Kim Jong -un (/ˌkɪm dʒɒŋˈʊn, -ˈʌn/; Korean : 김정은; Hanja: 金正恩; Korean pronunciation: [ kim .dzɔŋ.ɯn]; born 8 January 1982, 1983, or 1984)

A video that shows shirtless North Korean soldiers performing stunts in front of leader Kim Jong Un has gone viral. © Mikhail Svetlov / Contributor/Getty Kim Jong -un watched the odd stunts being performed by apparent members of North Korea 's military. In this photo, North Korean Leader Kim Jong -un speaks during the Russia - North Korea Summit on April 25, 2019 in Vladivostok, Russia. The 133-second clip was shared by North Korea -focused journalist and researcher Martyn Williams on Tuesday, and has been widely shared and viewed since it was uploaded onto Twitter . Load Error.

- "Maybe died of hunger" -

in total, 93,340 people took part in the Pyongyang-funded repatriation program and led by the Red Cross associations in Japan and North Korea. The Japanese government has also supported this plan, denounced by its detractors as a way for Tokyo to reduce the number of Koreans installed in Japan.

Mr. Fukuda stated that the complainants considered the North Korean government as "the most responsible entity of the organization".

Part of the transfer of transfigues is about separating with their families, always blocked in North Korea. "I do not know what happened to my family. Perhaps the coronavirus touched them, perhaps some of them died of hunger," said Eiko Kawasaki, one of the plaintiffs .

"The complainants have the desire to save those who live and still suffer in North Korea," said Thursday at AFP Hiroaki Saeki, head of a group who supports the transferrs who participated in the program.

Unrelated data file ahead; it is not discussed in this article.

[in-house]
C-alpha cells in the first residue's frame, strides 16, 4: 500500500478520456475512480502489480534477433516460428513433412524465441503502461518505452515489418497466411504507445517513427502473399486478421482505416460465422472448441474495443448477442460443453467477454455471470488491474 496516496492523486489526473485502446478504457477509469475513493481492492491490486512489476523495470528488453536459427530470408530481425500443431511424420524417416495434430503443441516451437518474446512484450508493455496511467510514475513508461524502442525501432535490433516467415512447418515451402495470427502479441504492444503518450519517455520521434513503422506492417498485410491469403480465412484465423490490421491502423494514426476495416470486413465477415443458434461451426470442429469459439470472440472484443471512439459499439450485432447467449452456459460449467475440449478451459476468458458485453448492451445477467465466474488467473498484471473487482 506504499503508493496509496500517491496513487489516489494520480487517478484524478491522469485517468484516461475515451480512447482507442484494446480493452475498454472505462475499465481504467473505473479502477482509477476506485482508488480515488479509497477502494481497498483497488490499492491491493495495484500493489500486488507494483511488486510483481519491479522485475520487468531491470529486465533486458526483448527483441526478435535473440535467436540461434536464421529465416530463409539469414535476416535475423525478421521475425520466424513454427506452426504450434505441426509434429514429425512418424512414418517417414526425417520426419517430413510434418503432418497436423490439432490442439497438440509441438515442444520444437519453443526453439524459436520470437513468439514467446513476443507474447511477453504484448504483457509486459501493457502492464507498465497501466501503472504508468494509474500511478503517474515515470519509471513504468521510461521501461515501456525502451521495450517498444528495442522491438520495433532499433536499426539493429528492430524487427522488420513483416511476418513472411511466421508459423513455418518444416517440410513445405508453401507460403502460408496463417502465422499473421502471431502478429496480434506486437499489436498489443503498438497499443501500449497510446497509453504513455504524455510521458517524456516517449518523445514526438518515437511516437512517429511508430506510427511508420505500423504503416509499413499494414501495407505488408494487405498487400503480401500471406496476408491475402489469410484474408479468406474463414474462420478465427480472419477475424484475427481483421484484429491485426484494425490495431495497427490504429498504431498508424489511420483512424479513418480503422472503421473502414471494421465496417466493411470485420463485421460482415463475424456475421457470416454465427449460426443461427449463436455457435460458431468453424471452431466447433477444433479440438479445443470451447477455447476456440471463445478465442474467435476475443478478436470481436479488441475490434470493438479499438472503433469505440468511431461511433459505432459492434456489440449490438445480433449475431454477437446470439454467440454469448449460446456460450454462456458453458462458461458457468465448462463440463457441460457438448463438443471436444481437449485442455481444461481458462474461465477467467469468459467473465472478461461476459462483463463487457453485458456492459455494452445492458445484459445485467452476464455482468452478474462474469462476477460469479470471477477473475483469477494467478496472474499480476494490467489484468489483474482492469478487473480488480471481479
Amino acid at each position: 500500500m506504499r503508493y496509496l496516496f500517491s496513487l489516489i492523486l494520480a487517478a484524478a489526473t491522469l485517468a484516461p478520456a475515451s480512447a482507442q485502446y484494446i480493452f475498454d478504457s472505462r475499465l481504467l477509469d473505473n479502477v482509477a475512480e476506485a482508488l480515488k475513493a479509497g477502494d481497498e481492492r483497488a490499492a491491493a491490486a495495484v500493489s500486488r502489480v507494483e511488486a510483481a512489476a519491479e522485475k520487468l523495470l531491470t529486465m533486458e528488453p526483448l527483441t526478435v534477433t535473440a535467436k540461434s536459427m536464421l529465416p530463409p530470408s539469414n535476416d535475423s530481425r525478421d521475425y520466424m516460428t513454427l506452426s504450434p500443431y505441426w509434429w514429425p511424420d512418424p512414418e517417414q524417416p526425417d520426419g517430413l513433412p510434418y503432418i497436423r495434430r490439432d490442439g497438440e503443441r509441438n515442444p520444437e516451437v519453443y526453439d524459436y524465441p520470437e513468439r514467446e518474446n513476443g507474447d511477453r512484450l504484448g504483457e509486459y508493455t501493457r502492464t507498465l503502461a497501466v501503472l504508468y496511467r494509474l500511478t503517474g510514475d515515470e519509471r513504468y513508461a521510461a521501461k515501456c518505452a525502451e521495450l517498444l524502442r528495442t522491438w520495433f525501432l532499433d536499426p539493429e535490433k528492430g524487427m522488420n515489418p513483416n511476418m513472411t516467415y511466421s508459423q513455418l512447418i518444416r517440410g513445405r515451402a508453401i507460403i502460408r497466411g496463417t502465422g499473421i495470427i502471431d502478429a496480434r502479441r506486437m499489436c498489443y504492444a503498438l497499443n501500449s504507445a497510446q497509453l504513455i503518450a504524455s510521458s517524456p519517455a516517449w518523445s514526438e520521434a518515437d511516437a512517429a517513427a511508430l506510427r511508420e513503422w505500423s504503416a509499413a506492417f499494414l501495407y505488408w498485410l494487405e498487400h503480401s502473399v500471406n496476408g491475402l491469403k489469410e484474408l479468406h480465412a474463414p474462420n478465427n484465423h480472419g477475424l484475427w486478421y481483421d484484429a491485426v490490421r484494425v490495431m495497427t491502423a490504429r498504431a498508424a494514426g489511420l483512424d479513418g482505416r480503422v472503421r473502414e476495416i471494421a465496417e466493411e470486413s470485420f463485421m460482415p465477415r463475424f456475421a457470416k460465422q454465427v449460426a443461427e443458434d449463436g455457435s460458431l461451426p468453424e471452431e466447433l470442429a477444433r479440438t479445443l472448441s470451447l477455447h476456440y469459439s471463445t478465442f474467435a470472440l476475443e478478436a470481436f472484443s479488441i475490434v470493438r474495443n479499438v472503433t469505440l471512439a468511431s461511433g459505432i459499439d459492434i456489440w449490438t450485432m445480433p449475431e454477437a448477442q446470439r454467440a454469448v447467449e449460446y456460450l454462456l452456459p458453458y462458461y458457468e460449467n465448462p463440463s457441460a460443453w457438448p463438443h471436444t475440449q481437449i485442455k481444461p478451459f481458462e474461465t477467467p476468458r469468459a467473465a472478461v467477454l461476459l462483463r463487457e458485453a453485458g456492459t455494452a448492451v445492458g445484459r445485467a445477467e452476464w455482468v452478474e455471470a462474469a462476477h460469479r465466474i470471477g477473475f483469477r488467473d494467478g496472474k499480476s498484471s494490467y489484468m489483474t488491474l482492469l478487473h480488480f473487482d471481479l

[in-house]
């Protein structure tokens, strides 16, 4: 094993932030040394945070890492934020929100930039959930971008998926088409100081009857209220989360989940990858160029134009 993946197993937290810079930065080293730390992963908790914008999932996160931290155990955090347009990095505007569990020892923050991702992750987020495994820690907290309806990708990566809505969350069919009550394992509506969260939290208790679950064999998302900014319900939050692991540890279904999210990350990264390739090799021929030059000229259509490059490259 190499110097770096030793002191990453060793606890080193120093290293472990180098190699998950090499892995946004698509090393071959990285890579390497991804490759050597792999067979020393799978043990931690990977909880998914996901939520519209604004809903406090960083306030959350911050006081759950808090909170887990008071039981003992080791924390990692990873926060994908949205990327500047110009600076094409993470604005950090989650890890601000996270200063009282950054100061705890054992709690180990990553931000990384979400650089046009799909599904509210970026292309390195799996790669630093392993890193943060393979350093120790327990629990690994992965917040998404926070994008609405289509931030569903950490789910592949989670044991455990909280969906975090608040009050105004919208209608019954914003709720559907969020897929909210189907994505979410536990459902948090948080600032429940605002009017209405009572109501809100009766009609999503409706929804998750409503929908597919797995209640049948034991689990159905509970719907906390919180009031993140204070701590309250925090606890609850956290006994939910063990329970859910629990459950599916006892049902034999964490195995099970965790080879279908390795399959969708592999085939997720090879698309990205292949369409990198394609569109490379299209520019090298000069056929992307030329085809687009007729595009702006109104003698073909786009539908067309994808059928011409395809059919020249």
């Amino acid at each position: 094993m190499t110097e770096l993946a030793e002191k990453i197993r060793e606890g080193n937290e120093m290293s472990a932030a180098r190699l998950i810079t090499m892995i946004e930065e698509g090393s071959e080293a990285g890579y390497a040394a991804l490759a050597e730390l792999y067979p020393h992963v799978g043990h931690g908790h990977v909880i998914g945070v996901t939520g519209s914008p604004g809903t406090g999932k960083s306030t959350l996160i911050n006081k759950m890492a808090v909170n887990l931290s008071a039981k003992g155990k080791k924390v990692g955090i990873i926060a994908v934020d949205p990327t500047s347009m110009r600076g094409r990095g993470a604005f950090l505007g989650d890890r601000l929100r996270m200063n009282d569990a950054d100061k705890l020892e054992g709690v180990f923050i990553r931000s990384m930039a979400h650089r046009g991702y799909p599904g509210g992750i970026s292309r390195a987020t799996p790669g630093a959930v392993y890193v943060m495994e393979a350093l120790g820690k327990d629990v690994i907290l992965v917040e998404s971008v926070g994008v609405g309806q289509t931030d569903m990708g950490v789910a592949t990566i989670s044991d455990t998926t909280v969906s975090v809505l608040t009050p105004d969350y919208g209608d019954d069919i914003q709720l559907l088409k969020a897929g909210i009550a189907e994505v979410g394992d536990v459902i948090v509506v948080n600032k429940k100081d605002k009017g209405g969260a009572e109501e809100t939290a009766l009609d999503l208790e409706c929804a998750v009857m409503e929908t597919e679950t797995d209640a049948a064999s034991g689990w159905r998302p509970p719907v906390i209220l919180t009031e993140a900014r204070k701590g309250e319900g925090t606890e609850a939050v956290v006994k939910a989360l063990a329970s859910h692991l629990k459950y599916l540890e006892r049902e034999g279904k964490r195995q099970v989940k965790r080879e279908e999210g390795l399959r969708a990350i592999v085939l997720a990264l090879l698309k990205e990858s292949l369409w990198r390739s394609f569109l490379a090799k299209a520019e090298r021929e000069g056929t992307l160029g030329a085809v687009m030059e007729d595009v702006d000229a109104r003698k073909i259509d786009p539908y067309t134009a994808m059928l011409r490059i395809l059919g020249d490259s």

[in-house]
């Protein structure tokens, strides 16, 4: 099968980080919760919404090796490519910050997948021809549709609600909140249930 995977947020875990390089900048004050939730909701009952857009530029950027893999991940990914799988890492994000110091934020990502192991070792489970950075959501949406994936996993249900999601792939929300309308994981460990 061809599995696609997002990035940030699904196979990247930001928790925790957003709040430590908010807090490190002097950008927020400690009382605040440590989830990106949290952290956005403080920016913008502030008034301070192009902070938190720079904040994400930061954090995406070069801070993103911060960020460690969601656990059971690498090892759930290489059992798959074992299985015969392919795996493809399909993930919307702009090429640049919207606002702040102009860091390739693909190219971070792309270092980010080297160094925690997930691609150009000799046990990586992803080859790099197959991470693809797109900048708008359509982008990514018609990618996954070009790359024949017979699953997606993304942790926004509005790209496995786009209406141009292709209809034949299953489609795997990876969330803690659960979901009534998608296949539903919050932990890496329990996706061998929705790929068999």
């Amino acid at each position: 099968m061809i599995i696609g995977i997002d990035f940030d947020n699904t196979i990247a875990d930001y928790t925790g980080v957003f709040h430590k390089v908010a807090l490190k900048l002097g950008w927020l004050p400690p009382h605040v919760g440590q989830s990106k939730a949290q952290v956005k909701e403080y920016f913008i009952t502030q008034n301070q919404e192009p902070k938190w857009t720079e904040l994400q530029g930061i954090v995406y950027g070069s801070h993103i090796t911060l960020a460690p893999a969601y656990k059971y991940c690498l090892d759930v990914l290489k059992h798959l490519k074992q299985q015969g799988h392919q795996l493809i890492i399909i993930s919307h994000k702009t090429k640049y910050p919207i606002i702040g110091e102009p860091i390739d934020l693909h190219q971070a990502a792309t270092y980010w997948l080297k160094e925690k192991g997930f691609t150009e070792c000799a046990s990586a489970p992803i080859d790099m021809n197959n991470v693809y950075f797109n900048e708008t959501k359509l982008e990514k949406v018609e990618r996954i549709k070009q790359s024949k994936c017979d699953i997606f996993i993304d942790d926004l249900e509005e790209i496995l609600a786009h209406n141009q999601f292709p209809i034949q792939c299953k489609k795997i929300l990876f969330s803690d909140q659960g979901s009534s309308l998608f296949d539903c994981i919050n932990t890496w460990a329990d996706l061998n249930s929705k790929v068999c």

During the colonization of the Korean peninsula by Tokyo between 1910 and 1945, millions of Koreans left for Japan, or voluntarily, either against them. When Japan capitulates at the end of the Second World War, hundreds of thousands of Koreans of strain remained, reluctant to return to their devastated country.

They were deprived of their Japanese nationality and became stateless. Many of them believed to propaganda films depicting an idyllic life in North Korea, with free health and education systems, jobs and guaranteed housing. But the real situation was very different, dominated by poverty and famine.

The complainants began their procedure in 2018. A date must be fixed Thursday for the judgment.


North, South Korea Open Communication Channels, Military Discuss Fishing Along Sea Borders .
The hotlines are frequently deactivated and then reopened by the North when it wants to win concessions.It's not the first time Pyongyang has used the hotlines as a way to bargain with Seoul, so it's not clear whether relations between the Koreas will improve. The North frequently suspends and then reactivates the phone lines when it benefits the recluse nation.